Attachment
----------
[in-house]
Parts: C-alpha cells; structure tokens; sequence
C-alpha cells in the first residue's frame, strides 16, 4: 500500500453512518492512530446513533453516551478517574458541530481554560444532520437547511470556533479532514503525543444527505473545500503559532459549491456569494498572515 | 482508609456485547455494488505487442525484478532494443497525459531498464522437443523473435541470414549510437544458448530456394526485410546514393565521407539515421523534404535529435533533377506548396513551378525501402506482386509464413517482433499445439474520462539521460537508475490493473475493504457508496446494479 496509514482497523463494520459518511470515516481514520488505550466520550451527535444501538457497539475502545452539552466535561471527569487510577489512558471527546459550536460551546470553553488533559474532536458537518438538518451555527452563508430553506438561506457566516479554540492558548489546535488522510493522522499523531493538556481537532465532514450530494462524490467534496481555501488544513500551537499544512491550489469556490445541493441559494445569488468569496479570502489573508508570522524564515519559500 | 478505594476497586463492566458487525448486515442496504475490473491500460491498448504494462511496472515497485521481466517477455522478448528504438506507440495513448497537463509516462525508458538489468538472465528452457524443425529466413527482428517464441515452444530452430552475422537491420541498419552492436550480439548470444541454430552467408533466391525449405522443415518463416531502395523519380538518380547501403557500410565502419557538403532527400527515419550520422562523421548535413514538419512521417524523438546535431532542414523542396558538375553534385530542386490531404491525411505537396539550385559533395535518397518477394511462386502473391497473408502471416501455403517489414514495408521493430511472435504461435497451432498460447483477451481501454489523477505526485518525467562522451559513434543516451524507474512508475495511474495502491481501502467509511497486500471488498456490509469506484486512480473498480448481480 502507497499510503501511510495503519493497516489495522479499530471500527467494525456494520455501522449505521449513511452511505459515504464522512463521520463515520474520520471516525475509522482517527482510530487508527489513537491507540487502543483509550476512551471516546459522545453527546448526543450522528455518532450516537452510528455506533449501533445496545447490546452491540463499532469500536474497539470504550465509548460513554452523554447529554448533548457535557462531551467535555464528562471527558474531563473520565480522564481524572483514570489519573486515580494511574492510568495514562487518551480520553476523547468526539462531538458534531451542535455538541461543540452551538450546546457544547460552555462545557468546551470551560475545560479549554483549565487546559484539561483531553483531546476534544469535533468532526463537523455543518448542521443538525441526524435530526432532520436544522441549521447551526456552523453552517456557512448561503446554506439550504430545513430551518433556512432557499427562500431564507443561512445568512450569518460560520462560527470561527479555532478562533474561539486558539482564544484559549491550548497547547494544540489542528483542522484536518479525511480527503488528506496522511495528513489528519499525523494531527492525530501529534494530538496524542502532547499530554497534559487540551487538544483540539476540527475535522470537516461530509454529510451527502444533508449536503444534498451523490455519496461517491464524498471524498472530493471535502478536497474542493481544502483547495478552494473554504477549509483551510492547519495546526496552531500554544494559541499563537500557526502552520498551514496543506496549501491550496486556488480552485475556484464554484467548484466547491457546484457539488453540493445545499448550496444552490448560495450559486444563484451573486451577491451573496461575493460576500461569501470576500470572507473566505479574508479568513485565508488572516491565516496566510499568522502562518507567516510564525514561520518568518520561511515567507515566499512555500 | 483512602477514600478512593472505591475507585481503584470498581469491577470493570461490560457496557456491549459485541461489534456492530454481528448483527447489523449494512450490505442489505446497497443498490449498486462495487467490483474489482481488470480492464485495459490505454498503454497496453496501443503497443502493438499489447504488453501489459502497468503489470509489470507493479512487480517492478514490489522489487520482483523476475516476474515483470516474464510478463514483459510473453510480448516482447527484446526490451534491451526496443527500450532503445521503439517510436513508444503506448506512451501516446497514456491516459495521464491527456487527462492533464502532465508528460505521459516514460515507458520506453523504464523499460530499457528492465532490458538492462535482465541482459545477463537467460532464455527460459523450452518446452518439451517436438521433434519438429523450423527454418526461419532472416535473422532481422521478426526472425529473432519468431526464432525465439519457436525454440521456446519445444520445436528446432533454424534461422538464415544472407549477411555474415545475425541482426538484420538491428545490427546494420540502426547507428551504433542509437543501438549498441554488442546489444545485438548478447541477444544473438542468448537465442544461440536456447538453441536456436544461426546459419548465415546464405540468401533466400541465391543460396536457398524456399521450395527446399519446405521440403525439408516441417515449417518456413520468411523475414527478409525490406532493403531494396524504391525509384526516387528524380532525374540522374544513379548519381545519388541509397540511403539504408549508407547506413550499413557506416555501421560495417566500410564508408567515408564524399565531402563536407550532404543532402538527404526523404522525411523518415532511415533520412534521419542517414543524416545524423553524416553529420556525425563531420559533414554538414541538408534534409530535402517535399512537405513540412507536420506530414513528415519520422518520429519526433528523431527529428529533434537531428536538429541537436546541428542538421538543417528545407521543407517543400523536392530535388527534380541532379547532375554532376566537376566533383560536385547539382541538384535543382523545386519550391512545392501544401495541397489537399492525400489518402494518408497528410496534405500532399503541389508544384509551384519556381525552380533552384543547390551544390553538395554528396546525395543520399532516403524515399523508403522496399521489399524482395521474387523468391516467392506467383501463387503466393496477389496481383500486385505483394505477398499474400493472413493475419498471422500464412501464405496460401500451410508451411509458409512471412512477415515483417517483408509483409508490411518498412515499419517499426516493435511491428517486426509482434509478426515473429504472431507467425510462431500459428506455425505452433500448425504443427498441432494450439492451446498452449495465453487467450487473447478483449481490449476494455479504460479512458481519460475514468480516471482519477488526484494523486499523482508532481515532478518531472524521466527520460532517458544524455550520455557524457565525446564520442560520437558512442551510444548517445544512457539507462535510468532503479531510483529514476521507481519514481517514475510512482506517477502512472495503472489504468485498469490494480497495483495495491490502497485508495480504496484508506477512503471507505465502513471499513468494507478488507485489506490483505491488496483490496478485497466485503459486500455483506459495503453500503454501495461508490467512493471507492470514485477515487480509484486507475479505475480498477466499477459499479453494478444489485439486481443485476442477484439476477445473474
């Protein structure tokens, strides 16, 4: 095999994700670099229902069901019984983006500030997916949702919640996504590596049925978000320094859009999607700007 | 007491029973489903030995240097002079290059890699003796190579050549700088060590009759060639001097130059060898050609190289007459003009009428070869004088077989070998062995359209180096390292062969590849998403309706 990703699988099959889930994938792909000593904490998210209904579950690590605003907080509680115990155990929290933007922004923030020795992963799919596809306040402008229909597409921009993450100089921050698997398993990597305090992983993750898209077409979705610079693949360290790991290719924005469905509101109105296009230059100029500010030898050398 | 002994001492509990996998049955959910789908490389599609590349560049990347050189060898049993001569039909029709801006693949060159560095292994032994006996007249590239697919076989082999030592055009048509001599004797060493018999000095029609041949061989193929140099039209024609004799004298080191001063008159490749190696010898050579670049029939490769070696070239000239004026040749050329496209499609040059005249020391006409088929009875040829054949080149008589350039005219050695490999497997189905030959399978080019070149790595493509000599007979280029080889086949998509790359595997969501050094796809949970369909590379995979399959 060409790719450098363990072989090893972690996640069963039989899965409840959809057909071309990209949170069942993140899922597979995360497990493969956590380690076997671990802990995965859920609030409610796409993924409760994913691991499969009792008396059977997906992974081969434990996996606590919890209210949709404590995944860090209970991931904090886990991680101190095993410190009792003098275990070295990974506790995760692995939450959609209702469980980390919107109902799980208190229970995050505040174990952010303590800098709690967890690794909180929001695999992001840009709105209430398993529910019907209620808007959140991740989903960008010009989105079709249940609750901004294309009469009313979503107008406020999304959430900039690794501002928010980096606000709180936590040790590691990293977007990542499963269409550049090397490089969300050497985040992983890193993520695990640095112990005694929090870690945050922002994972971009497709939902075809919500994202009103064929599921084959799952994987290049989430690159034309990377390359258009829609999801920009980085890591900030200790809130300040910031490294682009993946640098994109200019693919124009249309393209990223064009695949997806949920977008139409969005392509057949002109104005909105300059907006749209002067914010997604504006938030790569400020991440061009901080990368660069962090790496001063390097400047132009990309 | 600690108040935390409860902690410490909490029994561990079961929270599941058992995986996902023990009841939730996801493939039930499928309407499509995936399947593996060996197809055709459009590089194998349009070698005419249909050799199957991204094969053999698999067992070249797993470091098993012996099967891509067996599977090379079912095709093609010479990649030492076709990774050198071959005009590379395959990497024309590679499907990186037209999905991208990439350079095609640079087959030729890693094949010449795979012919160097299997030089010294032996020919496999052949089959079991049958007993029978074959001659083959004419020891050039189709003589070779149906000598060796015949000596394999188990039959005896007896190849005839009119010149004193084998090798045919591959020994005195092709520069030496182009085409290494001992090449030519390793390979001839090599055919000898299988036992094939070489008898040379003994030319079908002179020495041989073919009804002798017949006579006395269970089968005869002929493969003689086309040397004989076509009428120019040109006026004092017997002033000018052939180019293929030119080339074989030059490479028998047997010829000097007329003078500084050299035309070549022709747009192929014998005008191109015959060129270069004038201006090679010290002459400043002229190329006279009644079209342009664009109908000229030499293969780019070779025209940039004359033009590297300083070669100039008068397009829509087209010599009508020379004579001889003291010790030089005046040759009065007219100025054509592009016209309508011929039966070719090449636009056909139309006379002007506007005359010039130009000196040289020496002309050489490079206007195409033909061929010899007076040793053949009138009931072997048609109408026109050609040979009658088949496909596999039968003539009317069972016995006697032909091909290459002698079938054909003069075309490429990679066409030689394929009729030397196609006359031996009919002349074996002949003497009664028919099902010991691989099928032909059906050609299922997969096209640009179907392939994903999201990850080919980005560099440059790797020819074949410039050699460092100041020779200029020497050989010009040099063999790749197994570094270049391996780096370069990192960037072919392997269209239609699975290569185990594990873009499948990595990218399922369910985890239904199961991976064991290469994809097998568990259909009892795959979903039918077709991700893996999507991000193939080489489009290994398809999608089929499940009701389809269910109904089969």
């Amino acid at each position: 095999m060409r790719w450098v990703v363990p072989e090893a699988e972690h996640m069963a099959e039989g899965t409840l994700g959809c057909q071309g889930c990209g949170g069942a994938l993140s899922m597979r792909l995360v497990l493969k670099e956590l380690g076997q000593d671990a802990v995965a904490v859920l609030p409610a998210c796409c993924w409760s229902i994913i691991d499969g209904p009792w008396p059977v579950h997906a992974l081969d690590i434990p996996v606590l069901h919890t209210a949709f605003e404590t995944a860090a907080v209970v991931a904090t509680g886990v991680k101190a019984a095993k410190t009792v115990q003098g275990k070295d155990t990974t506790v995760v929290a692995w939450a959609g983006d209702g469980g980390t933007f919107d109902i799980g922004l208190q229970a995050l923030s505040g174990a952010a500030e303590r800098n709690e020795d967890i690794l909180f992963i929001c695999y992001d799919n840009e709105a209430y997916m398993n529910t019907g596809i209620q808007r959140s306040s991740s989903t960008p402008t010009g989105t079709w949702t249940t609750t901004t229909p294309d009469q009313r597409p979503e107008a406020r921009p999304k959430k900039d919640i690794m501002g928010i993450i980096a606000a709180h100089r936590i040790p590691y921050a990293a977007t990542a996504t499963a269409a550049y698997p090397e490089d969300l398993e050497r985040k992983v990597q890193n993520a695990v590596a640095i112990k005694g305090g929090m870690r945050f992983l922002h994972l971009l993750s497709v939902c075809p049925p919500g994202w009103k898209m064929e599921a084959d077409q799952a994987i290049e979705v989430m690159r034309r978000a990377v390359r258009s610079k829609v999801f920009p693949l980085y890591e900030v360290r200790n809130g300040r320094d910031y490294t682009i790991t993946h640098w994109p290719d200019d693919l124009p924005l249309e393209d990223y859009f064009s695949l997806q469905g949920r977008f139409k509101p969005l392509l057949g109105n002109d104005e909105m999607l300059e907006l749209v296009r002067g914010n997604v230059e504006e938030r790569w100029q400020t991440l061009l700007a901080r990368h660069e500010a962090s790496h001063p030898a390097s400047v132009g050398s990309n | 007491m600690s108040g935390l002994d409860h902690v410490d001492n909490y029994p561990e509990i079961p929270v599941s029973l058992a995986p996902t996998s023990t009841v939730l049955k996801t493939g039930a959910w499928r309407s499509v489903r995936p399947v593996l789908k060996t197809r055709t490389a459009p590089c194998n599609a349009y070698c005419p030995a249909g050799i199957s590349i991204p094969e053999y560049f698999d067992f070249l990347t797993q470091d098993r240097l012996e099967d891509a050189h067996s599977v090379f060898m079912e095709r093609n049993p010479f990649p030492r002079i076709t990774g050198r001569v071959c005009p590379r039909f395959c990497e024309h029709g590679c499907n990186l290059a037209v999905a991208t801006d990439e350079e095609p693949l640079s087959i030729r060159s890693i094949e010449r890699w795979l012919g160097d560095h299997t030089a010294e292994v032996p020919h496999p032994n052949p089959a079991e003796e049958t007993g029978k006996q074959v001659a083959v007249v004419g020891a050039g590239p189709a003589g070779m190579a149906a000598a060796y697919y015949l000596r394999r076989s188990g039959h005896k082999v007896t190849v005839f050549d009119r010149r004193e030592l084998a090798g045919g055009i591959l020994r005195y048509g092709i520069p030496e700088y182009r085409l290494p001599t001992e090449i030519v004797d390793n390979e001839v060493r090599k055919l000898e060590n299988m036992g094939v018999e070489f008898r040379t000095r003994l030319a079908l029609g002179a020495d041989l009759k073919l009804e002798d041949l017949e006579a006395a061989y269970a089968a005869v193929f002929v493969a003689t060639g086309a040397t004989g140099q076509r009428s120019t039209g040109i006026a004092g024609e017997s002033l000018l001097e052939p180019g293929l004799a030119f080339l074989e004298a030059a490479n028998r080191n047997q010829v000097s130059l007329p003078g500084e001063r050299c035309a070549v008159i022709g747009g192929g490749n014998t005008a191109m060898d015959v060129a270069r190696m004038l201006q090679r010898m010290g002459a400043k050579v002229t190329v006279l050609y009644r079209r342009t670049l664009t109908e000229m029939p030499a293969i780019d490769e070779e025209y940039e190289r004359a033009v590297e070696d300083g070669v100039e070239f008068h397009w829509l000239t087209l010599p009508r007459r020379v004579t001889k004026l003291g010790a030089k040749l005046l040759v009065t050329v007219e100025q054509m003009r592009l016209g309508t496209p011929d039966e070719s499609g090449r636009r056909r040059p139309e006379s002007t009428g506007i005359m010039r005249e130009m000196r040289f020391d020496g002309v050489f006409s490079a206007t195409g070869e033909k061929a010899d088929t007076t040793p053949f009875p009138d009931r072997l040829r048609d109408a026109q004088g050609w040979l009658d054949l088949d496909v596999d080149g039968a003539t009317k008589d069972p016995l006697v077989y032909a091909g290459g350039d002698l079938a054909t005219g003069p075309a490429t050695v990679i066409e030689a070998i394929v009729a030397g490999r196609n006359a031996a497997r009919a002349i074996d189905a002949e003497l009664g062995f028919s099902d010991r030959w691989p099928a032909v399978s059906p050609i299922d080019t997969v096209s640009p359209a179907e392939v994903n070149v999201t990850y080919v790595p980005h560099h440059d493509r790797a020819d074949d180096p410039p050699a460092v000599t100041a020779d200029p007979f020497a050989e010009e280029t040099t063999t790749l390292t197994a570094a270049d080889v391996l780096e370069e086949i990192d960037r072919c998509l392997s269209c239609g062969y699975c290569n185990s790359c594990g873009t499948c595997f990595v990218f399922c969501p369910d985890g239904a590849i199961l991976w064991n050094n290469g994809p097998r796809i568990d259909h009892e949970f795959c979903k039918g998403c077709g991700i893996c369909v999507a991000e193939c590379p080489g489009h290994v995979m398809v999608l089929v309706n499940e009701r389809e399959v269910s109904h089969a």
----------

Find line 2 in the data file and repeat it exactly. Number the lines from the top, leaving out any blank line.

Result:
Parts: C-alpha cells; structure tokens; sequence